An Analysis of Current Methods of Punishment and Rehabilitation in American Prisons

Topics: Prison, Human, Penology Pages: 5 (1648 words) Published: December 4, 2008
An Analysis of Current Methods of Punishment and Rehabilitation in American Prisons

In this paper, I will discuss the nature of ‘lasting’ punishment for the prison systems that exist in America. We can see by psychological training, drug abuse rehabilitation, and to other methods of reform that there are ways that the prison system can use to remake a man after being locked up. By understanding these forms of rehabilitation, perhaps a better human being can come out of the prison system than has been seen from other forms of disciplinary measures. And isn’t this what we are ultimately trying to achieve?

One form of correction that can be useful for dealing with a prisoner with crimes of a drug related nature can be and almost always should be inclusive of drug rehabilitation. By better understanding how drugs and alcohol, as seen as a clinical disease by doctors, can alter and drive human behavior we can than better understand how these prisoners can be treated. We must understand the nature of this sickness. This is the key factor to a lasting sort of correction that “can be distributed through the American prison system in America.” (Duncan p.45) With this factor in mind, we can see how 80% of the convicts that are currently in prison can be seen as drug addicts, and their crimes are usually the result of this type of sickness. 80%, that is an incredible statistic! By creating the system that some prisons in Los Angeles and Detroit use, we can learn the idea of how prisons can work more efficiently to improve the conditions of the type of rehabilitation.

By realizing that alcohol and drugs are a problem that can be dealt with the different types of therapy that can be offered relate a way for convicts to learn “how to live in society in a drug free behavioral pattern.” (Hawkins p.155) By learning this as way to curtail further violations of probation, as well term sentences, we can see the ability of the community within the prison to validate this need for correcting prisoners who are deemed to sick to live out in the public society. This shows that the way that system of detox, and drug and alcohol awareness can be made to let the prisoners see this, and to make them more suitable to the world after their sentence. This will not only help to stop the reoccurring of the crimes such as drug dealing and or use of illegal drugs, but will also help to stop the current backlash of living in a society that does not make drug abuse and alcoholism. By creating a system of correction for the prisoner the “reoccurring nature of drug offences that fill the prisons of America can be slowed down, and even halted.” (Morris p.178)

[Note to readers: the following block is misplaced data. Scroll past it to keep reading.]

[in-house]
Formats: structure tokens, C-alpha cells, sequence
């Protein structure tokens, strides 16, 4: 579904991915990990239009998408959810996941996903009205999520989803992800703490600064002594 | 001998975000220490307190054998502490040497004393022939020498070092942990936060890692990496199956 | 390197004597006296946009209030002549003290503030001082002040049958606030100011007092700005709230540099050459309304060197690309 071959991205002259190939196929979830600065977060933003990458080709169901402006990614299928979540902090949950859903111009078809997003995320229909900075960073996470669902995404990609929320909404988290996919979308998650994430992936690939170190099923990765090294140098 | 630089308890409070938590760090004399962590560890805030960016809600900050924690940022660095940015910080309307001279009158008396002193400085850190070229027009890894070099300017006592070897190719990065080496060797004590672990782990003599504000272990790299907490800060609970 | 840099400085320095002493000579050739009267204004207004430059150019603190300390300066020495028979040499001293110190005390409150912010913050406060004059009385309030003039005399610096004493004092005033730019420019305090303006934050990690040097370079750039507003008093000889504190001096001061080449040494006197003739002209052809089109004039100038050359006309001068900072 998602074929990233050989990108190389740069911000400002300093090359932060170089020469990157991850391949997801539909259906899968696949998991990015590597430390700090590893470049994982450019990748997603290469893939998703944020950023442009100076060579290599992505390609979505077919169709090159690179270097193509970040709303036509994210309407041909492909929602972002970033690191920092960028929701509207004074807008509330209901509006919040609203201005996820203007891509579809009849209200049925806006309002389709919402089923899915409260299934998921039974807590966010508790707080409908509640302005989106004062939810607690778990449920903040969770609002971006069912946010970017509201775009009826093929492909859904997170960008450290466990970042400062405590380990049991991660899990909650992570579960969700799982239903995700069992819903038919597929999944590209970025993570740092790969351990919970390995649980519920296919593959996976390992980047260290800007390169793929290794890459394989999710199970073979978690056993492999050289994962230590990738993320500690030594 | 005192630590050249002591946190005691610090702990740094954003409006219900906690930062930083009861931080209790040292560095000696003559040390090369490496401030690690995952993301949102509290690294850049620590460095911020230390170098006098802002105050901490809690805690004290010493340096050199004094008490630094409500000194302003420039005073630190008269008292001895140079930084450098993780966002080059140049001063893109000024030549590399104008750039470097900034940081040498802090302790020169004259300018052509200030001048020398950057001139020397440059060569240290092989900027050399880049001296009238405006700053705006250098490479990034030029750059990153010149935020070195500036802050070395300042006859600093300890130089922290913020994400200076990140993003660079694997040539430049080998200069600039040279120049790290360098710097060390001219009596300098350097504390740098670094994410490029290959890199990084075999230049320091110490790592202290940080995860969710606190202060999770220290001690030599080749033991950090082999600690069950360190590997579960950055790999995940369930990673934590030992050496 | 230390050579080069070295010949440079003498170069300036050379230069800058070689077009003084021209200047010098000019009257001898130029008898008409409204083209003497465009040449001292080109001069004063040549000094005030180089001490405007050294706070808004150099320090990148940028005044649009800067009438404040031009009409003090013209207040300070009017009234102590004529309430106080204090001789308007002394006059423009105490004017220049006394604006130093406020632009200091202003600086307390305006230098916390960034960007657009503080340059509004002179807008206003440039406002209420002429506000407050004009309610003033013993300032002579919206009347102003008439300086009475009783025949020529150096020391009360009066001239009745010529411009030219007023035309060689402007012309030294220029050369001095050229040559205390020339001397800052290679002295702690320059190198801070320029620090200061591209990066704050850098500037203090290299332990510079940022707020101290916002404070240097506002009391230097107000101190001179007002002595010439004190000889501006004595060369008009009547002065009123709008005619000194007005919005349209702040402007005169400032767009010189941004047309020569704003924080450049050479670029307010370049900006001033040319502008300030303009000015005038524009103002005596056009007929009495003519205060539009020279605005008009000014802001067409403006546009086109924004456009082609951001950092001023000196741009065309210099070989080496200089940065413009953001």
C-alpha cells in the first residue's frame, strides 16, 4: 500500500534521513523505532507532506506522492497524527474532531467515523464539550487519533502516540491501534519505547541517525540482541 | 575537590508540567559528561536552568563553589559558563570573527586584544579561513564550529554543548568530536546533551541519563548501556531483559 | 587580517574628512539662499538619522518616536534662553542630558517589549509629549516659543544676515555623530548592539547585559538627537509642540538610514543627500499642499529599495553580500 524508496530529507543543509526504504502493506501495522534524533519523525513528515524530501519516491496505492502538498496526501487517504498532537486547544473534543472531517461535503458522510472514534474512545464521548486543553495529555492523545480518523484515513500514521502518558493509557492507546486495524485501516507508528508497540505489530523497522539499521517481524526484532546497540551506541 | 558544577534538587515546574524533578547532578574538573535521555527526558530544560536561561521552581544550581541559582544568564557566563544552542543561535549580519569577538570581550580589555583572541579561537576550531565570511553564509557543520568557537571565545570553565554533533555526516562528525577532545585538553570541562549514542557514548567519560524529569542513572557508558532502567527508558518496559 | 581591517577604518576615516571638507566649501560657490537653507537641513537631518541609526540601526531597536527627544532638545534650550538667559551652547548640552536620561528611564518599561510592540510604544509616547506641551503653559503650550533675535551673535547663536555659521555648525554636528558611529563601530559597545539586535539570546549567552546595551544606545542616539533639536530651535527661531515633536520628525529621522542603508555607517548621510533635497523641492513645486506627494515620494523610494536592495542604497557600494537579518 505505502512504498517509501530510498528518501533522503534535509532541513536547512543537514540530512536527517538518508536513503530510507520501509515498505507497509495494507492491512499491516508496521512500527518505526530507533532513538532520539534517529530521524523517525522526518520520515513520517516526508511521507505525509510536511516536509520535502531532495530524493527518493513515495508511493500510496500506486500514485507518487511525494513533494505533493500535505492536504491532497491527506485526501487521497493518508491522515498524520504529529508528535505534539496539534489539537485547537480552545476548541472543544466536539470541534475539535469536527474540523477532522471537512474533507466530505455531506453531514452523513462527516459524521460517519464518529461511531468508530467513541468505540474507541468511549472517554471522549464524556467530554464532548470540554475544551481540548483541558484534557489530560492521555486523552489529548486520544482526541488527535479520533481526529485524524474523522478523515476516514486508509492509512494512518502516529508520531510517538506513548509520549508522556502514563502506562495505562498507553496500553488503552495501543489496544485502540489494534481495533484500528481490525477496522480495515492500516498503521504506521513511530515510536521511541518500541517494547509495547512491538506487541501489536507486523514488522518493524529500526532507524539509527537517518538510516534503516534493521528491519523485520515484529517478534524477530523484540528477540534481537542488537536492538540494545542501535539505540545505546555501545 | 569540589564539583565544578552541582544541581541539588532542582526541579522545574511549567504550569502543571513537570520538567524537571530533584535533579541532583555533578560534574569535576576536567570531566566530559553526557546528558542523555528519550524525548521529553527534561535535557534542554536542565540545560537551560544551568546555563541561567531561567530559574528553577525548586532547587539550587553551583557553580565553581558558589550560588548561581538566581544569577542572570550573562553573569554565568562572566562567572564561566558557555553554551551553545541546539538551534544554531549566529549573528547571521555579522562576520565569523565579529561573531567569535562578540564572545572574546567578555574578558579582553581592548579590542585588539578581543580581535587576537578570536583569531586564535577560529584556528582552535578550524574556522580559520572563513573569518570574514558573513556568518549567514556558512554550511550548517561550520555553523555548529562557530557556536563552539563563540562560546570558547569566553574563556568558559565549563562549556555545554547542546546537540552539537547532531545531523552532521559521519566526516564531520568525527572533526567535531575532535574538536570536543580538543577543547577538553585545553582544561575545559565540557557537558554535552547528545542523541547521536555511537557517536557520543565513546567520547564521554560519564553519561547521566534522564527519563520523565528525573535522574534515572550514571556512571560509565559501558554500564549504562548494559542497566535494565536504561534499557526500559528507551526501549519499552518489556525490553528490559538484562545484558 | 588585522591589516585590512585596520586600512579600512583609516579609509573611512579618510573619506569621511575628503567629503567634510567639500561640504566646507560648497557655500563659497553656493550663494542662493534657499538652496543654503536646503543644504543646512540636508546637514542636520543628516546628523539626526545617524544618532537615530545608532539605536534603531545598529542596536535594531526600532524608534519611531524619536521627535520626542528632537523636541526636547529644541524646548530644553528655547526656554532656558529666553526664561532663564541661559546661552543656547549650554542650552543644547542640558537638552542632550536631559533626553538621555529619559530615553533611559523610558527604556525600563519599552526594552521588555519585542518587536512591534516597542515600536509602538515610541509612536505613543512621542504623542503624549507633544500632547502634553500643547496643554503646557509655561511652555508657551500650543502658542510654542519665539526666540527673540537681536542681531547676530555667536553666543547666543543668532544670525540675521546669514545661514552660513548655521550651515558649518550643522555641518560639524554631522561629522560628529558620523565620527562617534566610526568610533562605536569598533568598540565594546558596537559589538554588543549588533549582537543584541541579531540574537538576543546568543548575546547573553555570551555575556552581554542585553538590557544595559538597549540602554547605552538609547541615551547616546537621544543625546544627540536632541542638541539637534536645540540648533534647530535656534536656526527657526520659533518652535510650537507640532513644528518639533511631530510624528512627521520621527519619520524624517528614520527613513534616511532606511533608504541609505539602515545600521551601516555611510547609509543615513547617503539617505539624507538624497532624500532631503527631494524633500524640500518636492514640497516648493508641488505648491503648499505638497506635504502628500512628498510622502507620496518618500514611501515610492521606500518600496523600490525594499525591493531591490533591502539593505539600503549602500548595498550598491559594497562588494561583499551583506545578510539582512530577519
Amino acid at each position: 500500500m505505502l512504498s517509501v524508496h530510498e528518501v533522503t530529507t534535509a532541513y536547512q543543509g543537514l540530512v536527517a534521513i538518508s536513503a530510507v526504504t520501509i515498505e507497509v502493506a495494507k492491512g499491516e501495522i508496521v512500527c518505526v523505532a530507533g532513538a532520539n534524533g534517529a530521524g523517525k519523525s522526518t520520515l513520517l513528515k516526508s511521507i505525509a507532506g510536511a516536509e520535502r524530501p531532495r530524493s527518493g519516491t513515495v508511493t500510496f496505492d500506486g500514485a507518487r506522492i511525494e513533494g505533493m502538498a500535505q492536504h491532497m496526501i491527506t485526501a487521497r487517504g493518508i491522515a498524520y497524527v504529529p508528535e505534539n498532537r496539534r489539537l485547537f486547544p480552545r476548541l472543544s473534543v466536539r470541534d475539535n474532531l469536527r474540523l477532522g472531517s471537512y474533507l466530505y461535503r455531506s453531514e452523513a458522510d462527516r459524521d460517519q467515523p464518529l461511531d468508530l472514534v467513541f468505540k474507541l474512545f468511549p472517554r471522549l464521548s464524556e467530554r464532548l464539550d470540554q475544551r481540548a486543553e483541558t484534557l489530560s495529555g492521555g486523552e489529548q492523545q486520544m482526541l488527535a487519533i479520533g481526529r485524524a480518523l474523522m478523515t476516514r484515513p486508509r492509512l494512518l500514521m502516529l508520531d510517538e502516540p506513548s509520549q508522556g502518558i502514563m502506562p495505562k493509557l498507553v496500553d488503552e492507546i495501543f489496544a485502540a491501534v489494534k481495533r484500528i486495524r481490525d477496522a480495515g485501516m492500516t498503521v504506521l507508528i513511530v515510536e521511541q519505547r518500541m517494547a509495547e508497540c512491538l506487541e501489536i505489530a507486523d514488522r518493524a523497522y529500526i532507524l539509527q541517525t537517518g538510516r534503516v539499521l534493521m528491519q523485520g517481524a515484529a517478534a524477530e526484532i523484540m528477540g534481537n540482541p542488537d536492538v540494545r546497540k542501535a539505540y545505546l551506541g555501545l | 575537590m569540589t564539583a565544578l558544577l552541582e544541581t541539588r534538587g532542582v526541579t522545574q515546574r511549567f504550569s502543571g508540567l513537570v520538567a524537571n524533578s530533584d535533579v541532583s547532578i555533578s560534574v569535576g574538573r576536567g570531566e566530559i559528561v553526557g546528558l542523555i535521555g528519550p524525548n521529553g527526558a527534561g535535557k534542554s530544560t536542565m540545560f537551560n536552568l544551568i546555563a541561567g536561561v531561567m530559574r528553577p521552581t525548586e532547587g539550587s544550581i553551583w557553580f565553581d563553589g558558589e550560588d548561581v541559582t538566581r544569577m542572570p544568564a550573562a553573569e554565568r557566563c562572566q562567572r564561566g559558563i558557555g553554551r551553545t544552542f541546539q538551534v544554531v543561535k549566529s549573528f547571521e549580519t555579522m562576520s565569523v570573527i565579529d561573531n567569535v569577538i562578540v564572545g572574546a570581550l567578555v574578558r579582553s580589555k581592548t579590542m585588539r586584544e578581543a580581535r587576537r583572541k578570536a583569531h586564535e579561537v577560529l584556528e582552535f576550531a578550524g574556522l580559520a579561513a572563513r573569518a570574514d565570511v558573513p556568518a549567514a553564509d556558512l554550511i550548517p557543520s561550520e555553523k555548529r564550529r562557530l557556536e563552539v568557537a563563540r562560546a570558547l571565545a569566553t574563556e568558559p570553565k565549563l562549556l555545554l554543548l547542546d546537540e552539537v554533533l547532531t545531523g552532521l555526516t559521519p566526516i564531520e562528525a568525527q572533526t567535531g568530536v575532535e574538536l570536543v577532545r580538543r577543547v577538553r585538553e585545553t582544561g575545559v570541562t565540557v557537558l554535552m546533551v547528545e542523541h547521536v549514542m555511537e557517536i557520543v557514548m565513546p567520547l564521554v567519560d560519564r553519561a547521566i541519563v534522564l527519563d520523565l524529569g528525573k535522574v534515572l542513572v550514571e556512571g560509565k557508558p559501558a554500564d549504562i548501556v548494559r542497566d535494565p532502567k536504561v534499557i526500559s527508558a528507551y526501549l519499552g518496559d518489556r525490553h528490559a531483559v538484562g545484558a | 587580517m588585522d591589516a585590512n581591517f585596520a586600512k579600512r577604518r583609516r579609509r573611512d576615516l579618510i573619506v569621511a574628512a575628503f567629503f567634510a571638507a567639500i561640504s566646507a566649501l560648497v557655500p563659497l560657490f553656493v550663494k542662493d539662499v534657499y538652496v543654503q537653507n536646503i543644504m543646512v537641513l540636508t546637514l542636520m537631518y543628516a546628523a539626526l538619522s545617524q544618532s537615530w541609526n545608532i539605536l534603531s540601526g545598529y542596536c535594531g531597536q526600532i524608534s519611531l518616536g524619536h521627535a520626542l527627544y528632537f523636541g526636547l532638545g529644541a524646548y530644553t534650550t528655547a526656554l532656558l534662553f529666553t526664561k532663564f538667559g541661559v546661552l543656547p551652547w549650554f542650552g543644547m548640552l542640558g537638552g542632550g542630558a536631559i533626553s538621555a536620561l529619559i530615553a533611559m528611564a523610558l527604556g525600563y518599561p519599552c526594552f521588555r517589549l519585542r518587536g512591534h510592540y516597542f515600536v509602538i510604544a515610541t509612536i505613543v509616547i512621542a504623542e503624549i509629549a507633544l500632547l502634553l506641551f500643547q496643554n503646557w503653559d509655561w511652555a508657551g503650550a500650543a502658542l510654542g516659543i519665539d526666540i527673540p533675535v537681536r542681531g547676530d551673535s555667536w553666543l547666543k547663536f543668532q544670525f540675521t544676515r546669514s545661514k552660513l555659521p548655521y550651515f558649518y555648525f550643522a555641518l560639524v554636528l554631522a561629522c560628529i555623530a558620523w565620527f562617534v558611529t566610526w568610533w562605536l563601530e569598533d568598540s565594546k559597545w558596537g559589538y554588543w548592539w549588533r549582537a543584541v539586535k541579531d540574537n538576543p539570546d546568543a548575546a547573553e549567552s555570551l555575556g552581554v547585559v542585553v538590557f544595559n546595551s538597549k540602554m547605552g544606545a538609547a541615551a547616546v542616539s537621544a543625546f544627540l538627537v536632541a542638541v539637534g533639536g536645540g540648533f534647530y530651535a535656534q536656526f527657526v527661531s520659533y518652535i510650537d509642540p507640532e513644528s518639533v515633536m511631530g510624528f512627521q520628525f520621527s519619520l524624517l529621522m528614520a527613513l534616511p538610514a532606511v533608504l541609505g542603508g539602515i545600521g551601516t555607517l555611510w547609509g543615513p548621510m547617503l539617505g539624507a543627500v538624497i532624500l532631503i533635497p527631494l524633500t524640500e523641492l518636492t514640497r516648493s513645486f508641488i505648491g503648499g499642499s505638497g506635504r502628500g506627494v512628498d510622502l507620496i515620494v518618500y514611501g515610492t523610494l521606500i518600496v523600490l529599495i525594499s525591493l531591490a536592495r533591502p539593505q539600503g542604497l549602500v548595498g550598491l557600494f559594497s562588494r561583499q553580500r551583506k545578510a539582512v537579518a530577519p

In the case of murder, and other aggressive non-consensual crimes, we can see the ability of hard labor, as way to help, not only the state in the construction of highways, or even to work in stone yards, to be useful in correcting a person of this type of character. By using means of humility, and the hard labor practice, which makes men seem more apt to realize their actions as a punishment, there is a way to help the prisoner take more responsibility for their acts for this crime. Murder is an attack on another human being, and this, as is not with drugs and alcohol in that they only harm a person willing takes the drug, can tell us more about “the relationship of hard labor to teach a lesson than, and the value of the labor to the State.” (Vass p.34) This is one way that can truly set the terms of punishment for a person who has committed a heinous crime, and should be one way in which to make them pay for this type destructive act.

By allocating hard labor on a person with a crime of this magnitude, there are other ways that this can be productive for the prisoner, and teach them to behave responsibly in the society. They are forced to leave behind the sluggish ways of life that led them to murder another human being, and can teach them how to be useful in a society, rather than the...

Bibliography: Duncan, Martha, Romantic Outlaws, Beloved Prisons: The Unconscious Meanings of Crime and Punishment, New York University Press / August 1999.
Hawkins, Richard, American Prison Systems: Punishment and Justice, Prentice Hall PTR / November 1990.
Morris, Norval, Between Prison and Probation: Intermediate Punishments in a Rational Sentencing System, Oxford University Press, Incorporated / August 1991.
Vass, Anthony, Alternatives to Prison: Punishment, Custody and the Community, Sage Publications, Incorporated / August 1990.
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